MANUFACTURERS, in Victoria especially, should be aware of an increasingly vigilant campaign by safety agencies around Australia to enforce forklift drivers to wear their seatbelts.
WorkSafe Victoria recently launched a state-wide campaign aimed at increasing seatbelt awareness among forklift drivers.
During the campaign, which continues until June 2006, WorkSafe inspectors will visit 500 large and small workplaces to spread the seatbelt message.
In Australia almost 3,000 forklift related injuries have been reported in the past five years. Since 1985, 54 people have died in Victorian forklift-related accidents.
WorkSafe Victoria’s seatbelt campaign is being welcomed by industry and safety experts across Australia.
Ken Wood, Director of Safety Awareness Forklift Equipment (SAFE), a company that provides training in safety for forklift operators, says the campaign should be embraced throughout the country.
“It will certainly help to raise awareness,” he said. “But, unfortunately, the human element always comes into play. The human element is determined by how strong the company’s safety culture is.”
But according to Wood, the difficulty for most manufacturers is that employees have multi-functions. “They are not just dedicated forklift operators. They may be on and off the forklift all day, engaging in a variety of work.
“Forklift operators are at risk if the safety culture is weak and seatbelts are not enforced by the company. This tends to occur in the small to medium sized organisations,” Wood told Manufacturers’ Monthly.
Most forklifts are now manufactured with seatbelts as standard. However, safety experts find it hard to instil the importance of seatbelt wearing. Arguments against seatbelt wearing include that they slow down workers and reduce productivity.
WorkCover NSW spokesperson John Kirby believes the wearing of seatbelts is one measure of improving forklift safety.
“Employers are required by the OH&S Regulation to identify the hazards to the driver and other people working around the forklift they encounter, assess the risk and harm to the health and safety of these people arising from these hazards, and eliminate or control the risks while people are working,” he said.
Richard Satterley, general manager - sales and marketing with Linde Materials Handling, says seatbelt interlocking systems are a great way to reduce accidents.
“A lot of companies are promoting seatbelt wearing,” he said. “Although seatbelt interlocking systems would be the best way to go. It means the forklift won’t operate unless you put a seatbelt on. It’s a standard option on every forklift Linde manufactures and it’s becoming more widespread.”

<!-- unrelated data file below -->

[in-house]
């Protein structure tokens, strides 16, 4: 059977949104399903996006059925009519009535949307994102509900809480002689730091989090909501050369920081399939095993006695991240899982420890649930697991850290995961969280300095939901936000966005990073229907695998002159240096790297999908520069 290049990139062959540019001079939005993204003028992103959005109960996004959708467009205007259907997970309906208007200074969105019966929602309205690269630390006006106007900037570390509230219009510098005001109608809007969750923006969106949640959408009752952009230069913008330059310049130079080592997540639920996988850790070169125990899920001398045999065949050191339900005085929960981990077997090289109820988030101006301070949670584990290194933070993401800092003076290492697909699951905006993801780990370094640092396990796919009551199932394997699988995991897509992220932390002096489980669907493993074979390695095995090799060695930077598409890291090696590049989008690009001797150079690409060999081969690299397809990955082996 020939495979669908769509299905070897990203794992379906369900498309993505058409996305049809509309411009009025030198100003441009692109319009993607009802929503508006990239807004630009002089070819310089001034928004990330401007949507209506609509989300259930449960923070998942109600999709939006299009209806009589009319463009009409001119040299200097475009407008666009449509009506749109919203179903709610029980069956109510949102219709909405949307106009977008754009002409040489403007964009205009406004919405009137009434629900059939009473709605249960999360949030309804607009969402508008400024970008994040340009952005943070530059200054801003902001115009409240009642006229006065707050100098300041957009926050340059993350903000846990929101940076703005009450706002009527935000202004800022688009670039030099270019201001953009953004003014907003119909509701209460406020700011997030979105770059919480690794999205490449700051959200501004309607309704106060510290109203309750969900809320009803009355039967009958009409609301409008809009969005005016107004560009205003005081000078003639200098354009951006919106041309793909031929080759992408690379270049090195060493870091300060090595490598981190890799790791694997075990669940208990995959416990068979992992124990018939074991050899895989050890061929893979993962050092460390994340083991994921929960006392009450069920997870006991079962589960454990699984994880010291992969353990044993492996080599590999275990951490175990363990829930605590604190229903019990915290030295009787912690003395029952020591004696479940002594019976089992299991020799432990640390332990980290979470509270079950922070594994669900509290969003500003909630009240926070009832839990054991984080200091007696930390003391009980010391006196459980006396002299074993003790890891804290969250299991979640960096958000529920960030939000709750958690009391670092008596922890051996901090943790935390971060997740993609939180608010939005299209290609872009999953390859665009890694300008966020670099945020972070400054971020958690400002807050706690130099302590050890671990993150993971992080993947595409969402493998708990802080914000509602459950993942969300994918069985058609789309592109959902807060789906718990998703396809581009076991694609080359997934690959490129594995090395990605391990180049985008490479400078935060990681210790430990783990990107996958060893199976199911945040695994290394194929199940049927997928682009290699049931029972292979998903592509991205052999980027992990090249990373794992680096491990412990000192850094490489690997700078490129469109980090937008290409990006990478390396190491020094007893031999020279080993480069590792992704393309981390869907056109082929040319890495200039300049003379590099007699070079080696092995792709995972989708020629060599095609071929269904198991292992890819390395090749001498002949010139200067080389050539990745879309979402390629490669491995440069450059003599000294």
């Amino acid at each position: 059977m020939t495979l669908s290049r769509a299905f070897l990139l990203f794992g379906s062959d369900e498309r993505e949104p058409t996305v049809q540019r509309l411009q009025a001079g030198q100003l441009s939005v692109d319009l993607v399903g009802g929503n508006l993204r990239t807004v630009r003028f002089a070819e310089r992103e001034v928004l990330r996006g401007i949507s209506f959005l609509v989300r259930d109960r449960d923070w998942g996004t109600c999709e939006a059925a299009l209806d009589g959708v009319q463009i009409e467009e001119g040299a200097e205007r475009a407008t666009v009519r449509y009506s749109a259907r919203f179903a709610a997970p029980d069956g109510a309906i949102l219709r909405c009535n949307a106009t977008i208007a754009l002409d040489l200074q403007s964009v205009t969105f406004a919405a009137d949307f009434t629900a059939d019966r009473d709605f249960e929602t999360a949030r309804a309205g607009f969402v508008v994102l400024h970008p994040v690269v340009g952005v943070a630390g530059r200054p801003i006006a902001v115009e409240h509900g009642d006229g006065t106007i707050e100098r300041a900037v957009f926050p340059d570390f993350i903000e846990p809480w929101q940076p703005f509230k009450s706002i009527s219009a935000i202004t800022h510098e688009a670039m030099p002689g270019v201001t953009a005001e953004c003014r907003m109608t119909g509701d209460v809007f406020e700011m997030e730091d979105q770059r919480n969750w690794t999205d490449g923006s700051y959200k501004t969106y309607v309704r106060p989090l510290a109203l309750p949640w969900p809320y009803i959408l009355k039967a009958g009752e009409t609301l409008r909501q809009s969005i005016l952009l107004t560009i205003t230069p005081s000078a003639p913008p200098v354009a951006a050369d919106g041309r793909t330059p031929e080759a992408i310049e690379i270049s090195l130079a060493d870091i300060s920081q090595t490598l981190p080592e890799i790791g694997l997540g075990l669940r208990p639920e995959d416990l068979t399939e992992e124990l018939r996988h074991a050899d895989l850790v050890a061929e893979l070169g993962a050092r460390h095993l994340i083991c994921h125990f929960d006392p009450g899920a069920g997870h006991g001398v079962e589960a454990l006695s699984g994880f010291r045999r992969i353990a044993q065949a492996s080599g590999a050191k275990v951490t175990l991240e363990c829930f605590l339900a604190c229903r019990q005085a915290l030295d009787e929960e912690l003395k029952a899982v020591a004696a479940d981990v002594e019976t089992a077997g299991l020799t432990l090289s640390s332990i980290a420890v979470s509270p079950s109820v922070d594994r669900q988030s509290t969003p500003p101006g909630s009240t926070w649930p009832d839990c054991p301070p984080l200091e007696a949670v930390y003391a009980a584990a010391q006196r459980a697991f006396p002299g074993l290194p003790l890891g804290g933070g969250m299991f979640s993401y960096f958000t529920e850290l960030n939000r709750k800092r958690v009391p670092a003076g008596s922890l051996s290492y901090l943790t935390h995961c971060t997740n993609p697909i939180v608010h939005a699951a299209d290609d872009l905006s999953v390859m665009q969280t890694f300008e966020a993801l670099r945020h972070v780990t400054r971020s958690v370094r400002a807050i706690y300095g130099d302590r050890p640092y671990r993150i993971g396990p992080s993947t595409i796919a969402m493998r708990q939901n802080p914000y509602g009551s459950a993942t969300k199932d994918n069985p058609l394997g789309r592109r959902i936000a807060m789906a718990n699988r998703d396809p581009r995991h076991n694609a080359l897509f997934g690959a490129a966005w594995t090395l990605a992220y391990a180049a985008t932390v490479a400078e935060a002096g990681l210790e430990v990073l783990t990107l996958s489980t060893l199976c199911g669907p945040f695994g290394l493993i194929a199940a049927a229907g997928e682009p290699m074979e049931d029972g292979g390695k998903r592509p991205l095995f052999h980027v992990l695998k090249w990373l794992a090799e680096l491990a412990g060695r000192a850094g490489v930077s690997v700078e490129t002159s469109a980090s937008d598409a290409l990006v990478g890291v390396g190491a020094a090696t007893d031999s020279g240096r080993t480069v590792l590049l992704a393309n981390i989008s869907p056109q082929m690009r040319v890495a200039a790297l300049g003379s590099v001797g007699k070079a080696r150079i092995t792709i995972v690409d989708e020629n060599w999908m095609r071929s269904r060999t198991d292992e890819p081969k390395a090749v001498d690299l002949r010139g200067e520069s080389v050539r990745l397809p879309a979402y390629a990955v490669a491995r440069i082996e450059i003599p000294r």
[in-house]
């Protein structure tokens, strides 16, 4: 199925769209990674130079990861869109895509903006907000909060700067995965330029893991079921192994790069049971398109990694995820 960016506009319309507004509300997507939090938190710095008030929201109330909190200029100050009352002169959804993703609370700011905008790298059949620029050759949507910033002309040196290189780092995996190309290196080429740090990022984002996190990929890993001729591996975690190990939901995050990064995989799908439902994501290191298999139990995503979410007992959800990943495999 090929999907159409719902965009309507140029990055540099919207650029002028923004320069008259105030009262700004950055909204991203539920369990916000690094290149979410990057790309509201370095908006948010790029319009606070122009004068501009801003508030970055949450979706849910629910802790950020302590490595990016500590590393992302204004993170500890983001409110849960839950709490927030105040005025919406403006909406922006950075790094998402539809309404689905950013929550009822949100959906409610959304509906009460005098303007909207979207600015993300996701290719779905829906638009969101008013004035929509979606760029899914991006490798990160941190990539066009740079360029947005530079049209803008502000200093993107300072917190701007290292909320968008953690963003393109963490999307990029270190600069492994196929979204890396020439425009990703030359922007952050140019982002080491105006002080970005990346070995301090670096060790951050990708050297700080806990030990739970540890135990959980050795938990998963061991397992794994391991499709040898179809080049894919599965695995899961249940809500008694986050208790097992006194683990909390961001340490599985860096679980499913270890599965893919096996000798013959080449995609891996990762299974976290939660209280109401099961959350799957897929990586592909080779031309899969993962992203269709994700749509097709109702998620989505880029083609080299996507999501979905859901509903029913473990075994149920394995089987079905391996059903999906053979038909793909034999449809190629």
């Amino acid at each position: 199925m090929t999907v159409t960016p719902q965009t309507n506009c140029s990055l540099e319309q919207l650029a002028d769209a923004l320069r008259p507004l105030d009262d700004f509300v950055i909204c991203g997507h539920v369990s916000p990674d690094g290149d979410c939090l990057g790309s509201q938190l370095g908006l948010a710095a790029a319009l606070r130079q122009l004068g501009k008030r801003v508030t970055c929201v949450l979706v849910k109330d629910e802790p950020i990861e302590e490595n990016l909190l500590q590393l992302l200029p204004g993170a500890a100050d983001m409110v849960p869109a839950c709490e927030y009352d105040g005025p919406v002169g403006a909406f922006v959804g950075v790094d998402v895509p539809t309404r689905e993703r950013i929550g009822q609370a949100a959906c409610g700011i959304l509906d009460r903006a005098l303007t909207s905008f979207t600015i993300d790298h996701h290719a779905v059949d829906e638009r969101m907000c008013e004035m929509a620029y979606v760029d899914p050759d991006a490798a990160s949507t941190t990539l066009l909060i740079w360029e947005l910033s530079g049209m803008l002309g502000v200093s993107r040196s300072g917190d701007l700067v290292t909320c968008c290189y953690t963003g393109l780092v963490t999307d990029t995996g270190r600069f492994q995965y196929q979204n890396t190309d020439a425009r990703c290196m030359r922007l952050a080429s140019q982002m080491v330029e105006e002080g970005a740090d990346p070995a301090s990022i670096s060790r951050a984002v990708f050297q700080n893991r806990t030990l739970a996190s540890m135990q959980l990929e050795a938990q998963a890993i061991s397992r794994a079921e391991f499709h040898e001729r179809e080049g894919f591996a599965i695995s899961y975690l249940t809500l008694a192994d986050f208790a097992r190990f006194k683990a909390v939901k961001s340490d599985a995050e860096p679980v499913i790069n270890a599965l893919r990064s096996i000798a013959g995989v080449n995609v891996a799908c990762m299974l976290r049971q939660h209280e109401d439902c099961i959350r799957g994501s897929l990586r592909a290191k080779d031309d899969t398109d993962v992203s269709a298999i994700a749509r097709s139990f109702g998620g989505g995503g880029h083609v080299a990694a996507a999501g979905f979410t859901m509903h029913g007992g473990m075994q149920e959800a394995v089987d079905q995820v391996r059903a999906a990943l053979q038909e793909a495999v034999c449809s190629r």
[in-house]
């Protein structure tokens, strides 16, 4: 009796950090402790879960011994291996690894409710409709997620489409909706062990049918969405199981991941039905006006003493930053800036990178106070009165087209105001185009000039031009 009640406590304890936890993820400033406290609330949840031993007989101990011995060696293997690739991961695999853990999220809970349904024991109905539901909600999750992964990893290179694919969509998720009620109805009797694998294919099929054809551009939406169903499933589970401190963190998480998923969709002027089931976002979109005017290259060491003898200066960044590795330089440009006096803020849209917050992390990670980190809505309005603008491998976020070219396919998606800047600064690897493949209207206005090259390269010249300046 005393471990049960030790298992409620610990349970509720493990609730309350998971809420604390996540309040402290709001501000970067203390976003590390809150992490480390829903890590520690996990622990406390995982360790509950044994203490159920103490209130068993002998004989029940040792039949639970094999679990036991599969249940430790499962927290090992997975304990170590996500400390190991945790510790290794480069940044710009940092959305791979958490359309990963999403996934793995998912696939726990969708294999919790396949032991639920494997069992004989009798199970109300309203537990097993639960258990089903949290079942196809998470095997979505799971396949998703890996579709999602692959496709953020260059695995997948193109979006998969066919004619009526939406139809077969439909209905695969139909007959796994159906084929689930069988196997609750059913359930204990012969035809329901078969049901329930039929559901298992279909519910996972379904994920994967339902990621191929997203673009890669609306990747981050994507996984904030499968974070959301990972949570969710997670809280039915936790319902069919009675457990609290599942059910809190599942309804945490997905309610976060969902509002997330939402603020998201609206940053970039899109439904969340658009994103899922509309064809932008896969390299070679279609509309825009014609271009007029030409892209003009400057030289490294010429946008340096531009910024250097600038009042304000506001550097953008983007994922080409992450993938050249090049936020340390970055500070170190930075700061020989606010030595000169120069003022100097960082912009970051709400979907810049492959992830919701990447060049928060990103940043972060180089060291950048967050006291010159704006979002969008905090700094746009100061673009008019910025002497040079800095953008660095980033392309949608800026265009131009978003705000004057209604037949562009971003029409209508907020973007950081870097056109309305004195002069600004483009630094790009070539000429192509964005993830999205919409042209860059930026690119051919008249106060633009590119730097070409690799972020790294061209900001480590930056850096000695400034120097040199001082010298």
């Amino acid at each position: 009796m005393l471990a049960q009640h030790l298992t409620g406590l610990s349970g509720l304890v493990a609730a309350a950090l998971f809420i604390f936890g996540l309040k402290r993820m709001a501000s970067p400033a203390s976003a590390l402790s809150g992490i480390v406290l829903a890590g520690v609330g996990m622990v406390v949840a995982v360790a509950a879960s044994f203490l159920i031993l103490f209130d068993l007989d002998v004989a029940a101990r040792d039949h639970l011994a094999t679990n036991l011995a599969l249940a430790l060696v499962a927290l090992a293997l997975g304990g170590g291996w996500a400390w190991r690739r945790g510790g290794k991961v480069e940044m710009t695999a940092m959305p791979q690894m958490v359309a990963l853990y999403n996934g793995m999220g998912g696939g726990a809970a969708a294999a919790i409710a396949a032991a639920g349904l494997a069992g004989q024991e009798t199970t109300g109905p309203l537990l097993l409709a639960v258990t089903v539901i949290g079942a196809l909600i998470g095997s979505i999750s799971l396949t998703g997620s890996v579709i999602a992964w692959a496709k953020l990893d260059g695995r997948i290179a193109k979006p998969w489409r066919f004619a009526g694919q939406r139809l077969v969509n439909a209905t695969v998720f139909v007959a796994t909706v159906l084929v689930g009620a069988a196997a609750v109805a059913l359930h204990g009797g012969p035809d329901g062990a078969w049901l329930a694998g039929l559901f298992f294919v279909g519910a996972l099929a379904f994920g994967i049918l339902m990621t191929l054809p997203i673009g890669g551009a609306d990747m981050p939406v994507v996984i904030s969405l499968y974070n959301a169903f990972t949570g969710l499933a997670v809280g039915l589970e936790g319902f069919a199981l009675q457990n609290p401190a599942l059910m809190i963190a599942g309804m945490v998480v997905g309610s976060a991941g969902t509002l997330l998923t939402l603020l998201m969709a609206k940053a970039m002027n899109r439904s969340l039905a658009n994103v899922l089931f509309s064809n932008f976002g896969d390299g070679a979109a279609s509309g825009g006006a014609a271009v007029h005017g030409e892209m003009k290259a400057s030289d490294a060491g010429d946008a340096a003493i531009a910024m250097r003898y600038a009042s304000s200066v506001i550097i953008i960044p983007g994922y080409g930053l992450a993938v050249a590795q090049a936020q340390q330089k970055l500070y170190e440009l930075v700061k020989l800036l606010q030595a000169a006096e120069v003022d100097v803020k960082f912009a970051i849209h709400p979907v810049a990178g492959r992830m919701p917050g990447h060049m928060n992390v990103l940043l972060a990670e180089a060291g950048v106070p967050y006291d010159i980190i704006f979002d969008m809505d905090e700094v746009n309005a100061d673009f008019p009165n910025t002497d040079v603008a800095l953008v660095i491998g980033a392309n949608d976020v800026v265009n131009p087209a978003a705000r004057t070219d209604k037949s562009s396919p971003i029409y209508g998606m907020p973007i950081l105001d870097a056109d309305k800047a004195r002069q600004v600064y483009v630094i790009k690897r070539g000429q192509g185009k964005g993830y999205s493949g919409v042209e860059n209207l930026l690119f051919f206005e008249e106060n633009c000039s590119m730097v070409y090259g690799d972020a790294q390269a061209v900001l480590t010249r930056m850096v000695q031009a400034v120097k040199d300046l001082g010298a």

According to Safferley, most forklift accidents occur when the forklift is going around a corner and the forklift tips over.
“Some operators will try to jump clear if it’s going to tip. Another risky move is when operators take a corner or drive with a full load on the fork, while the fork is up in the air – an illegal practice.
“Whenever operators pick up a load they’re meant to lower the fork down as far as they can and then drive,” he said.
Both Wood and Satterley have known operators to disengage the seatbelt interlocking device because it is seen as a “hassle”.
“All safety features are available on new forklifts,” said Satterly.
“Seatbelts are standard, so are reversing beepers and flashing lights. However, trying to insist the company use seatbelts, and not disconnect safety devices, is too hard for companies to monitor.”
Old forklifts without seatbelts may be responsible for more accidents, although there are no statistics to back up this claim.
“Old forklifts tend to be used in small and medium businesses and there is a strong trend in Australia to use second-hand forklifts,” said Wood.
Satterley believes seatbelts should be compulsory in all forklifts.
According to Kirby, companies with forklifts without seatbelts should analyse the risk management requirements set out in the OH&S Regulation 2001 in consultation with employees.
SAFE 08 8232 1630.
WorkCover NSW 02 4321 5000.
WorkSafe Victoria 03 9641 1555.
Linde Materials Handling 1300 135 463.